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Thursday, August 3

The many faces of Jerry Garcia by Heather Mott. The third installment of a serial piece. This episode is titled "Paint the Mona Lisa with a Spray Can"

The many faces of Jerry Garcia by Heather Mott. The third installment of a serial piece. This episode is titled "Paint the Mona Lisa with a Spray Can"

LJerry was constantly dabbling with his artistic explorations, He always experimented with many different mediums. Like a child with finger paints weed and chocolate covered twinkes, no particular medium managed to hold his short attention span long enough to master one particular style. Instead his raw talent and unrelenting curiosity allowed him to become antiqued with many artistic mediums . He loved to airbrush, while demonstrating the rawest of talent sketching with pen and pencil and of course his child like imagination often led him to create cartoons. He was careful not to give verbal opinions on world affair. Instead he opted to let his sketches and cartoons to reflect his views on current events and politics. If you ever seen him on David Letterman,  you probably noticed he had an uncanny sense of humors. When mixed with is yearning for knowledge about anything and everything, he was one hell of an incredible interview. . His wit was dry and intelligent, when mixed with his silly personality absurd yet genius quotes would just spill out of his mouth. His infectious laugh instantly made his every growing entourage comfortable. Most couldn’t resist but to laugh with him.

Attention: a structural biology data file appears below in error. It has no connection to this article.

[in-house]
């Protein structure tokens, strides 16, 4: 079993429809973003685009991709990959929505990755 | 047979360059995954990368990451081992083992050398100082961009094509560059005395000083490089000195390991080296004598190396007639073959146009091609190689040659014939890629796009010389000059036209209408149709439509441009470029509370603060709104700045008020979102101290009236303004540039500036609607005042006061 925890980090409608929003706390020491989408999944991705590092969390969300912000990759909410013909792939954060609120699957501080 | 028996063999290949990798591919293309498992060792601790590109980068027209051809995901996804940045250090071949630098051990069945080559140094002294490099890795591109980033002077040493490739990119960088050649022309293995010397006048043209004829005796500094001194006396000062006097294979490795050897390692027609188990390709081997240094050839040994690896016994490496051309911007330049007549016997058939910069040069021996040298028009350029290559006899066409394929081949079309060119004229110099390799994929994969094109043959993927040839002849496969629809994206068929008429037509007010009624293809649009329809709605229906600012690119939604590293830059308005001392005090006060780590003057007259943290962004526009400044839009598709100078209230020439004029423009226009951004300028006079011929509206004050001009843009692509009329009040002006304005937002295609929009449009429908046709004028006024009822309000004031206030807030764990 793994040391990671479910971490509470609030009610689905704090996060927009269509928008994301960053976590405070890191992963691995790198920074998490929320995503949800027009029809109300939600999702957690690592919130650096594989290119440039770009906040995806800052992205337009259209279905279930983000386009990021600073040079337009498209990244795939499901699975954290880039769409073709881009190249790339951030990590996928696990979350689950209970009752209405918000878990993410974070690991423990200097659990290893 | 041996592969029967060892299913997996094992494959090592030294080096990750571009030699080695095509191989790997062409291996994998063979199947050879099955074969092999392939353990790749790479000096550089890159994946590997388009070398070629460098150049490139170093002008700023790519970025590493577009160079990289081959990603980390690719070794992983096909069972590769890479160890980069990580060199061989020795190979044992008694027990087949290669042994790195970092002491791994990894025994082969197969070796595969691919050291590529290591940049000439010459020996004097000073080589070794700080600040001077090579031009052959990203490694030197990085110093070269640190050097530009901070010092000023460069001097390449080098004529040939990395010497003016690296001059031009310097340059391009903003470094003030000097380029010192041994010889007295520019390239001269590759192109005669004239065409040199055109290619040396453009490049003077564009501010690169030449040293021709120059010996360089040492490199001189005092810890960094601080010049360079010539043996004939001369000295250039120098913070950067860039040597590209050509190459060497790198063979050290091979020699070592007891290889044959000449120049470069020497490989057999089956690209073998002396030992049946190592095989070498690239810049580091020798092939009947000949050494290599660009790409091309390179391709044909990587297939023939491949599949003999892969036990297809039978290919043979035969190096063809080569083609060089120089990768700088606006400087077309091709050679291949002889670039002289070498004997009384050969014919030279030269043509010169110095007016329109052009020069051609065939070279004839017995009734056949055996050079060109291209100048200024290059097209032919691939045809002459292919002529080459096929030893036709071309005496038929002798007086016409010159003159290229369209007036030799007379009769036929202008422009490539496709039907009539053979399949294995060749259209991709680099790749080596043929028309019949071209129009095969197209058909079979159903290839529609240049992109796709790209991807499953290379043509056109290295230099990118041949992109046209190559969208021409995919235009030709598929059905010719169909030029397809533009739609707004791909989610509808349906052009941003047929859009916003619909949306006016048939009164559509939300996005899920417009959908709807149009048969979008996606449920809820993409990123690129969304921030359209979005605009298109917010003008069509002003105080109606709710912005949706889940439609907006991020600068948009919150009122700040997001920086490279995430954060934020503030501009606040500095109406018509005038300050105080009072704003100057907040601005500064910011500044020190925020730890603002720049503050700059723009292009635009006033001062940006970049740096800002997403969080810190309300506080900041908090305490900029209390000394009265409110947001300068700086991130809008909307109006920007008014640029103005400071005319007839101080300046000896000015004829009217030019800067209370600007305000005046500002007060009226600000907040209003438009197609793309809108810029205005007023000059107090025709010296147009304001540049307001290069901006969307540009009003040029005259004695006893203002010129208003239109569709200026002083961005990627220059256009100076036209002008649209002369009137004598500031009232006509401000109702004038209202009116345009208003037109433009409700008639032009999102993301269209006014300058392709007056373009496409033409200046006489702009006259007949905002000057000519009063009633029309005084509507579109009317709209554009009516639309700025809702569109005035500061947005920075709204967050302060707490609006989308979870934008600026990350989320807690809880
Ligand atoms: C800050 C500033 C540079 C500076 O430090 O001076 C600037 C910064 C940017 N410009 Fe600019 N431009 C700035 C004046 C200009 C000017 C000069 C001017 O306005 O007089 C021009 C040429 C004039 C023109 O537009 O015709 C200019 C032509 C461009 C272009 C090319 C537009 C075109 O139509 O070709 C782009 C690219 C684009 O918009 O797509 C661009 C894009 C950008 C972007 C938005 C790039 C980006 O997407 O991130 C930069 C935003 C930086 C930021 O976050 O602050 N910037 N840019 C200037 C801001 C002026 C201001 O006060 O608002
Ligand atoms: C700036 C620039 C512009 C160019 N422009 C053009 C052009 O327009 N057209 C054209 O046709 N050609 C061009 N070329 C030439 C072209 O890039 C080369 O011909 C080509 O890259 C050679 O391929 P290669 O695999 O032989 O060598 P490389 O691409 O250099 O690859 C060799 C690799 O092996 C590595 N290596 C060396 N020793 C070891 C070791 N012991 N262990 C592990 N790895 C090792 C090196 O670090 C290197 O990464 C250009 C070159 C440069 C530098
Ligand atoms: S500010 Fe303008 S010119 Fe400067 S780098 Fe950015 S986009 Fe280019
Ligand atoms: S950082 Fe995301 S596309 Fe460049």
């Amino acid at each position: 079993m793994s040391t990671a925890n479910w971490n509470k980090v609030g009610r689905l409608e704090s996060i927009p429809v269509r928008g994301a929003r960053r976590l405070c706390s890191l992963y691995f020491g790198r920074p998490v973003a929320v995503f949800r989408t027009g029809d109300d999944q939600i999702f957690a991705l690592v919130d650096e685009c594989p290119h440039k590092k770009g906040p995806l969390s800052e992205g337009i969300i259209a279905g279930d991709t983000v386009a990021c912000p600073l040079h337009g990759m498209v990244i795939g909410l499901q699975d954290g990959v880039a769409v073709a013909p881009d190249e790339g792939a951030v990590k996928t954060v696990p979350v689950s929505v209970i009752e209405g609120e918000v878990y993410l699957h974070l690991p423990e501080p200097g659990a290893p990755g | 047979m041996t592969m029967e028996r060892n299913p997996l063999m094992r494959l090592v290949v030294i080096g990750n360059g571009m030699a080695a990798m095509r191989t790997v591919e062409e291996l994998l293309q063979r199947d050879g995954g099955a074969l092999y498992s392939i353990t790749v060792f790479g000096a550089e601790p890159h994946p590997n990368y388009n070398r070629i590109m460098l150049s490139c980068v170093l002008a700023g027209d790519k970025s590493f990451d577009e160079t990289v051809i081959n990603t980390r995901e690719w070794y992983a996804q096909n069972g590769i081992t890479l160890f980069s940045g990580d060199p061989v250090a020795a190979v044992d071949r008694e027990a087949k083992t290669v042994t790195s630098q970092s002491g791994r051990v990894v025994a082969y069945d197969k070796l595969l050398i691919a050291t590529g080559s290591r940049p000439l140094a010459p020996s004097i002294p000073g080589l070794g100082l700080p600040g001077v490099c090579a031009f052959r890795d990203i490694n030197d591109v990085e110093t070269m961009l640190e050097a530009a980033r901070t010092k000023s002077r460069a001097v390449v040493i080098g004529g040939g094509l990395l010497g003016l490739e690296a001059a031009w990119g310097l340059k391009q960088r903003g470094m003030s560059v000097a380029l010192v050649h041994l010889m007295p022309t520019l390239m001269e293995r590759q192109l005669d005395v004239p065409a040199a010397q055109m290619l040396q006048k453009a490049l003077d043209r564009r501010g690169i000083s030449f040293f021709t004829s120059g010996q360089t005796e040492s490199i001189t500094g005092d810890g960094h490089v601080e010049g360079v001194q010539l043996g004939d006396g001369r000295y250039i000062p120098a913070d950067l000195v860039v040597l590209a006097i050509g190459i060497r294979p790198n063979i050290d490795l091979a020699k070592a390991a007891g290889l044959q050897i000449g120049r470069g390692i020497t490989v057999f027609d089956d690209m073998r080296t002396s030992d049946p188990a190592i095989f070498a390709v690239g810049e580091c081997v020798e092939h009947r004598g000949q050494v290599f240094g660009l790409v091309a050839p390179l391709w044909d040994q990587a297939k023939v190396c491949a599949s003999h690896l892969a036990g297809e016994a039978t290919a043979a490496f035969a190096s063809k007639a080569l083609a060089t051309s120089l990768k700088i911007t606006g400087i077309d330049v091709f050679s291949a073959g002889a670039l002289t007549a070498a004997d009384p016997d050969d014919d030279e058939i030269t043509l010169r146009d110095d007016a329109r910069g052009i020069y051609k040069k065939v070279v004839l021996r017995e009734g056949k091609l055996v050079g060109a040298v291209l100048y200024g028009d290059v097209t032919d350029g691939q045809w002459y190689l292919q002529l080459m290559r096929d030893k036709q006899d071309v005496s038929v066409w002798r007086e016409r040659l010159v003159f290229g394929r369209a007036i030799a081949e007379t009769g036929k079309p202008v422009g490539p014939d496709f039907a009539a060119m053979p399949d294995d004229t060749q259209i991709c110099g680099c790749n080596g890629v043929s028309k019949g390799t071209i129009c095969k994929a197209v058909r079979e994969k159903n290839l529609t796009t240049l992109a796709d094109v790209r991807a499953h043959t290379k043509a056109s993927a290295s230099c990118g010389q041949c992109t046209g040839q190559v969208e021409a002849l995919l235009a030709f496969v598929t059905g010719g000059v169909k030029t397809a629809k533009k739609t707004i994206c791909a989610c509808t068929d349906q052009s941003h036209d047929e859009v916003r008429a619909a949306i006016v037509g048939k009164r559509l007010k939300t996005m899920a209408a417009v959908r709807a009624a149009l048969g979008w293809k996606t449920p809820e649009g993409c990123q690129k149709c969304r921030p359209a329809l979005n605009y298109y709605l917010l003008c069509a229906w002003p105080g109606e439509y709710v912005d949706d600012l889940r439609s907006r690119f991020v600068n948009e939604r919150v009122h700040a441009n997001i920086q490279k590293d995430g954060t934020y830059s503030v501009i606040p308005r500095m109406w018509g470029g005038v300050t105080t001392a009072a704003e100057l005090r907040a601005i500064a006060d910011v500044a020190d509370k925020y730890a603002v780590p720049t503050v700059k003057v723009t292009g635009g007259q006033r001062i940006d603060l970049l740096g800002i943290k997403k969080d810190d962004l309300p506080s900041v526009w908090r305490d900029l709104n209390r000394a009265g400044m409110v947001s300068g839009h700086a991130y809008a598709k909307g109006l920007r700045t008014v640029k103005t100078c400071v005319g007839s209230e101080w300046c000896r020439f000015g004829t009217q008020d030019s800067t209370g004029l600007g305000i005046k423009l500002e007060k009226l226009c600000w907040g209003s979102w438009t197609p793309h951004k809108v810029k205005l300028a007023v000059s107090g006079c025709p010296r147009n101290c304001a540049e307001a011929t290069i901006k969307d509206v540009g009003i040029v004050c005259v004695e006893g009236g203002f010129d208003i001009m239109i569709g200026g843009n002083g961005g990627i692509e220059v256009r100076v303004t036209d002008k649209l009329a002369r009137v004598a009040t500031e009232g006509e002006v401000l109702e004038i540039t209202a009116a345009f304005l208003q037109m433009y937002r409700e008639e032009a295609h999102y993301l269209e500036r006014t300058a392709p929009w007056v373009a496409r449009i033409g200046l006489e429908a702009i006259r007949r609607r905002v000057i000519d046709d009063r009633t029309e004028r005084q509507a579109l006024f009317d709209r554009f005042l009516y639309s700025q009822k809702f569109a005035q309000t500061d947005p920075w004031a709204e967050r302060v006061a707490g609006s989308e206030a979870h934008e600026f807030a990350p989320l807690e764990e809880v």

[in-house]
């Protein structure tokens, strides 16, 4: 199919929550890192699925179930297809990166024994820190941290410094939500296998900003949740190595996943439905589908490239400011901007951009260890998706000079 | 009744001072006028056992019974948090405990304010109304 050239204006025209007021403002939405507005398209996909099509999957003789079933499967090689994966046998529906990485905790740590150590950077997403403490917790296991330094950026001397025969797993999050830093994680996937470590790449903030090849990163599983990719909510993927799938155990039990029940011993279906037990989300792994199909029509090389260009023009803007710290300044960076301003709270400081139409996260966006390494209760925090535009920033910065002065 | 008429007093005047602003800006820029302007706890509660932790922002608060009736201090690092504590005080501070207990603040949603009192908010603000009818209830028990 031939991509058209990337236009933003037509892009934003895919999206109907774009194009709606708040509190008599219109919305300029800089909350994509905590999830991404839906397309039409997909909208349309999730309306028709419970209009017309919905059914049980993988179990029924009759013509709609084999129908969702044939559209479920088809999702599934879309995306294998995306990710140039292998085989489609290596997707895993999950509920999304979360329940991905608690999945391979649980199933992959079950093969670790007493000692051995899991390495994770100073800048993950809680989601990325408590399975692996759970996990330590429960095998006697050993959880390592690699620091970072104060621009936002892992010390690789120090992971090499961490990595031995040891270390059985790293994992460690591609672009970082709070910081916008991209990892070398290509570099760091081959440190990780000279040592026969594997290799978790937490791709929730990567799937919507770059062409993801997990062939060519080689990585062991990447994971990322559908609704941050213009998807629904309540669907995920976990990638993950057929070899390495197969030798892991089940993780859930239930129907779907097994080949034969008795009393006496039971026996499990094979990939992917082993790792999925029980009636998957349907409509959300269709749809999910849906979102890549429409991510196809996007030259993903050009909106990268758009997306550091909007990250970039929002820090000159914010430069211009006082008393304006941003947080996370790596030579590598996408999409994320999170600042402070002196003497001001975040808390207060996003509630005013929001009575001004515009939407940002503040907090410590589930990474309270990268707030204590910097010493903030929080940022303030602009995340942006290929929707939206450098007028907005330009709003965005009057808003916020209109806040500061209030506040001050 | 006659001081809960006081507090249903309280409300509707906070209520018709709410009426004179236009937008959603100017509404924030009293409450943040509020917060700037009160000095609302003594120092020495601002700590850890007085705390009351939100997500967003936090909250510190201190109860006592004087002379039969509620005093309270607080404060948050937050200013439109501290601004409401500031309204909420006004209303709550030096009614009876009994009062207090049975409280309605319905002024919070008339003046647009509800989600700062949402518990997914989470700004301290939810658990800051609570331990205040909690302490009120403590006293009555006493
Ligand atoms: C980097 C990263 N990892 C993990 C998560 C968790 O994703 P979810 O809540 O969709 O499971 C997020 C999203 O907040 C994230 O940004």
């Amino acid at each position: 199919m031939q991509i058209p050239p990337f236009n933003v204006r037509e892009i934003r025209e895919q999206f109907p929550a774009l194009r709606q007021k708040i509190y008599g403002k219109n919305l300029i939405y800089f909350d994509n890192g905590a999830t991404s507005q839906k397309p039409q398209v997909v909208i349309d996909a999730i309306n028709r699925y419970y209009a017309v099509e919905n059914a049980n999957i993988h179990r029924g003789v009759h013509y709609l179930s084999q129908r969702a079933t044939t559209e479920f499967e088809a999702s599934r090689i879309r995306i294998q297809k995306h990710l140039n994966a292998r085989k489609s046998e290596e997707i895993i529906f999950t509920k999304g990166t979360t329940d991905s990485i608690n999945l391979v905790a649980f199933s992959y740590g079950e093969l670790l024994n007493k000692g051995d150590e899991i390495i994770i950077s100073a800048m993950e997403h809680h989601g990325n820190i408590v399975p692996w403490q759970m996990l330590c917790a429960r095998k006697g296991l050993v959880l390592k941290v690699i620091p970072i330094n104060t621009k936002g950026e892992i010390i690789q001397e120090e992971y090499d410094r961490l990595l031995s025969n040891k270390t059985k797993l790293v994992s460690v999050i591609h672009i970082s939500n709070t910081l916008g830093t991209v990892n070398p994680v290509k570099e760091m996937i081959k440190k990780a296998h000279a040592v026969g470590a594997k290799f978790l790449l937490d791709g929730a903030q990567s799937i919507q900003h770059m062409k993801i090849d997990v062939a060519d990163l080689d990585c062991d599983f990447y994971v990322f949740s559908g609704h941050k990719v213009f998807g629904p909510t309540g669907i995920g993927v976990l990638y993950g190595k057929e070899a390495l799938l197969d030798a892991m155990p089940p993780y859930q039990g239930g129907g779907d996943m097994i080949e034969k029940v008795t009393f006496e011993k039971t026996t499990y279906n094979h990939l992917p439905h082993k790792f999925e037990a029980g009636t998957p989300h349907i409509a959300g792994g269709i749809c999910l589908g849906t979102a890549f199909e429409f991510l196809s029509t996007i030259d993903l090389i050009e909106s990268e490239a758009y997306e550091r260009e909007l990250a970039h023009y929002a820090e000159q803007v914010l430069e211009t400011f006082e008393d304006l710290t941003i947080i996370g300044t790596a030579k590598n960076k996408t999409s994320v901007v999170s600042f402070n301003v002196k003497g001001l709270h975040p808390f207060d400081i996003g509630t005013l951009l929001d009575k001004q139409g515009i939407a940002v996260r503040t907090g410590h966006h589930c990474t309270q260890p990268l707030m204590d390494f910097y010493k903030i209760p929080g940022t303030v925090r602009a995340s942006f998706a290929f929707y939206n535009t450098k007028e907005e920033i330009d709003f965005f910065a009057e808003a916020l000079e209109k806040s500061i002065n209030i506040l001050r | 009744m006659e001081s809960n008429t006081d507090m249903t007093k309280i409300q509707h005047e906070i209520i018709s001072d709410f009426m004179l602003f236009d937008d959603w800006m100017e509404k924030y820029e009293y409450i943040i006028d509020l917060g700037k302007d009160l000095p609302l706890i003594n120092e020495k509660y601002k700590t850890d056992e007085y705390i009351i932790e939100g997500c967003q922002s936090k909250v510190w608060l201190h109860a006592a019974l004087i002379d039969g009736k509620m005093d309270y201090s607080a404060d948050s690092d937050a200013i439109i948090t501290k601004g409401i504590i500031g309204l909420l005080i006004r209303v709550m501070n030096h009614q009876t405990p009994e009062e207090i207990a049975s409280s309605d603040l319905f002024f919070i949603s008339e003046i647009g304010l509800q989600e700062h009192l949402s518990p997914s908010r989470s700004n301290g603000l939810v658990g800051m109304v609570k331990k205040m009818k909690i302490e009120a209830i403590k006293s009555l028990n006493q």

Another way he escaped the ever changing tumultuous world was painting vibrant, interesting scenes in watercolor. The crazier the road  became, the more he would escape his prison of addiction and empty hotel rooms through his art. His weapon of choice  was Nicholson’s Peerless Transparent Watercolors, which are postcard sized booklets . They came  already saturated in the color palette of choice. With ease, he was able to toss these into his briefcase, most likely ironically next to his dope.  It was a lot less cumbersome than having to transport traditional art supplies that he would in all likelihood loose. Plus the smell of the chemicals  would mask the sent of his deamon in a bag. 

Garcia was a self professed night owl. He would stay awake watching infomercials, nodding off while noodling on his guitar. Inspiration moved him brightly one evening in New York City and was moved by the view from his hotel window. He quickly captured the dawn giving birth to the slowly waking city. This is how Dawn at the Ritz Carlton was born.


Jerry found inspiration from anything from the wrinkles in an old man's face to the vivid colors of nature. This was a resounding factor in why he began scuba diving regularly, he escaped the demands of the unrelenting powers pulling him in every direction but his own. Under the ocean he found a whole new alien terrain to embellish. One of the most vibrant representations from his diving expeditions is Sea Anemone. Full of bright purples and blues with acid green accents, it’s a brilliant representation of Garcia’s skillful rendering.

The extent of Jerry Garcia’s talents were apparently infinite as it doesn’t seem there’s an expressive outlet he couldn’t master. He was a renaissance man, through and through with knowledge and talents as varied as the wind.

Because of this, every day during the Days Between we are celebrating Jerry Garcia and his legacy to the musical and artistic world.  Don’t miss tomorrow to learn about Jerry’s fascination with hobby shop staples like remote controlled cars and train sets.